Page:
Maxxis Minion DHRii
The DHRii is far and away the most popular and versatile rear tire for rowdy riding. This includes everything from trail through DH racing in anything other than totally dry conditions. It rolls admirably fast, brakes and corners well, and has great traction on wet roots and rocks (if you get the right rubber compound). There's some BS out on the web that the DHF rolls faster, but these pundits haven't actually tried them back-to-back. The DHRii has shorter center knobs and rolls ever so slightly faster than a DHF.
Width: Get the 2.4 WT. On narrower rims, 28mm or less, the 2.35 is a good option, but the side knobs aren't as robust.
Rubber Compound: You want the MaxxTerra. It's got great grip in the wet, and lasts reasonably long. If you're tempted by the faster rolling Dual compound for dry riding, you should probably get an Aggressor. The DHR also makes a great front tire.
Sidewall: As as with the DHF, get the EXO or EXO+ unless you know what you're looking for and need the heavier Double Down casing. EXO weights: 27.5" - 900 g, 29" - 955 g. MSRP $75.
Here's your rear tire: Maxxis Minion DHRii 2.4WT EXO 3C MaxxTerra
The Agressor has tighter knob spacing and a harder rubber than the DHRii. It rolls faster, lasts longer, and is a great tire in the dry months. In the summer I find it gives up little to the DHRii. In the winter, it's not near as grippy. I'll happily run the DHRii year round, but not the Aggressor.
Width: Get the 2.5 WT. If you're on a rim less than 28mm inner width, then the 2.35 is the better option.
Rubber Compound: It only comes in the hard Dual Compound, which is why it's a dry season tire. This is a long-lasting tire.
Sidewall: As as with the other Maxxis tires, get the EXO, unless you know you need the Double Down. EXO weights: 27.5" - 915 g, 29" - 980 g. MSRP $65.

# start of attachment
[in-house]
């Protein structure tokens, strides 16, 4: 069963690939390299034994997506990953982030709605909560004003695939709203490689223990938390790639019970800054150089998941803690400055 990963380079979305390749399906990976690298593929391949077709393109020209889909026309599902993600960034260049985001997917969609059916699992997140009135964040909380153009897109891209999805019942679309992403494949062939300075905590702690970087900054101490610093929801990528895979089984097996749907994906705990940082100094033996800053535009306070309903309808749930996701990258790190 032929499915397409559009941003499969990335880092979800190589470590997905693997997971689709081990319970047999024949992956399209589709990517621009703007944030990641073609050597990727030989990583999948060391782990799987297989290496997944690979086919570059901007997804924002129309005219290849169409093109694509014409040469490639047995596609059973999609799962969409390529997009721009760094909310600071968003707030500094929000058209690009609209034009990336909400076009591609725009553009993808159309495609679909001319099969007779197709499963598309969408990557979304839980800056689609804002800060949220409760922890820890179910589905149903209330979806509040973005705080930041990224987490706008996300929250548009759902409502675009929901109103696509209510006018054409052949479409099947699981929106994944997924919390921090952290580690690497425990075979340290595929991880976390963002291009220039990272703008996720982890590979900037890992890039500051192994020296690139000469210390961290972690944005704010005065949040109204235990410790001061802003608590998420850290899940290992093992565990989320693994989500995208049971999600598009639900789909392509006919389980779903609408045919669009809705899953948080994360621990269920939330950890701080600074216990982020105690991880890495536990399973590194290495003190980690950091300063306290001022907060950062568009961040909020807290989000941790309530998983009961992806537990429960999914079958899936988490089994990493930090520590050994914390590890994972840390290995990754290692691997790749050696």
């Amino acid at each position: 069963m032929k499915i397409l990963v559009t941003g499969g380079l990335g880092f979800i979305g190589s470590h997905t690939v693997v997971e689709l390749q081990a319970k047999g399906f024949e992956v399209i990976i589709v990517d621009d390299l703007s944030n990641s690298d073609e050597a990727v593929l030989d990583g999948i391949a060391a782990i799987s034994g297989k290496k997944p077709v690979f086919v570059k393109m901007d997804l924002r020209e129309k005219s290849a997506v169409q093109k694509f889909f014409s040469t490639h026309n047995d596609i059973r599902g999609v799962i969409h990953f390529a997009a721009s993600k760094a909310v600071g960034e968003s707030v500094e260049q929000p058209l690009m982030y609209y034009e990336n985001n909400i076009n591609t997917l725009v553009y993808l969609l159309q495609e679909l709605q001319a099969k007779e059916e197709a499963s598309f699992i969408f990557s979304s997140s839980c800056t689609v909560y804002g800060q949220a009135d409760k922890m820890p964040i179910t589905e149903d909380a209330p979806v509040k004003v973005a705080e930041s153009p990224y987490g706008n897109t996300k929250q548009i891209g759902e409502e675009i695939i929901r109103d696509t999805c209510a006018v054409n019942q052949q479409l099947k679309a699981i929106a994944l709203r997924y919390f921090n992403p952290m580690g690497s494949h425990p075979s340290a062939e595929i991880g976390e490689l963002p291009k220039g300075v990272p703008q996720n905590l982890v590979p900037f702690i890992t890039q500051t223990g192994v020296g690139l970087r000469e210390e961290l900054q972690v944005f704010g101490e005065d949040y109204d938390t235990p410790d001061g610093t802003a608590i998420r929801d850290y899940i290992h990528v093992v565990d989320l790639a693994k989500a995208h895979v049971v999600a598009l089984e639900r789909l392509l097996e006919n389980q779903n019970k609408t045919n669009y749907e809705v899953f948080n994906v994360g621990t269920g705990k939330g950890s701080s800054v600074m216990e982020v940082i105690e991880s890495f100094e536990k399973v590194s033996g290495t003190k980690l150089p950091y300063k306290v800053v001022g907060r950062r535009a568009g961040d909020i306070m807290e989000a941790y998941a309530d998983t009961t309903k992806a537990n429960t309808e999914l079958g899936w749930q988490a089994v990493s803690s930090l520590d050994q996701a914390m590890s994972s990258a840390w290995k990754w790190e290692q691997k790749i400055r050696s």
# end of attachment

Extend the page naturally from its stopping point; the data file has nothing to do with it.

Here's your rear tire: Maxxis Aggressor 2.5WT EXO
You want enough pressure that you don't immediately flat spot (aluminum) or crack (carbon) your rear rim, but as low as you can go without the tires getting squirmy.
For front, start in the 21 - 25 psi range, depending on rider weight and terrain. I have to push the upper end of this on my old backup rims that are only 23mm (inner width), and run higher pressures in the summer than I do in winter. Schwalbe Snakeskin casings are fairly light, so I run 2 psi more in them than other tires for better support.
In the rear start in the 25 - 30 psi range. I run 25 - 28 psi, but on certain gnarly, rocky trails there's no way I'm in the low end of that or I'll crack (another) carbon rim.
A warning: pressure gauges are notoriously inaccurate, so these numbers are just a starting point. Find your ideal pressure through trial and error, and always use the same gauge.
There are a lot of variables here. Rocky terrain? Go higher pressure. Heavier rider? Go higher pressure. Narrower rims? Go higher pressure. Wet roots? Go lower pressure. Smashing berms? Go higher pressure. Wider tires? Go lower pressure. Sessioning bigger jumps like at Duthie Hill? Go higher pressure (30 psi f/r). Sandy trails? Go lower pressure.